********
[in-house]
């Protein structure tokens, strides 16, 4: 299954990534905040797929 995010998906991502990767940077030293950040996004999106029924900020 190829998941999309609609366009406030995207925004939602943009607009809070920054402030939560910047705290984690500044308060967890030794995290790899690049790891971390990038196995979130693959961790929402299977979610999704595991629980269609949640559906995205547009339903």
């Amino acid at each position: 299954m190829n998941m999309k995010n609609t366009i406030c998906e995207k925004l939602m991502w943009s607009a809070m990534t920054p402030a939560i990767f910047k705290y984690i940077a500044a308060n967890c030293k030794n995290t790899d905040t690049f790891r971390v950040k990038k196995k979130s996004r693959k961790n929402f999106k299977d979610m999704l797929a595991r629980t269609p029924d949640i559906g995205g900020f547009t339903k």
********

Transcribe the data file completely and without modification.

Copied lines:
[in-house]
């Protein structure tokens, strides 16, 4: 299954990534905040797929 995010998906991502990767940077030293950040996004999106029924900020 190829998941999309609609366009406030995207925004939602943009607009809070920054402030939560910047705290984690500044308060967890030794995290790899690049790891971390990038196995979130693959961790929402299977979610999704595991629980269609949640559906995205547009339903």
């Amino acid at each position: 299954m190829n998941m999309k995010n609609t366009i406030c998906e995207k925004l939602m991502w943009s607009a809070m990534t920054p402030a939560i990767f910047k705290y984690i940077a500044a308060n967890c030293k030794n995290t790899d905040t690049f790891r971390v950040k990038k196995k979130s996004r693959k961790n929402f999106k299977d979610m999704l797929a595991r629980t269609p029924d949640i559906g995205g900020f547009t339903k």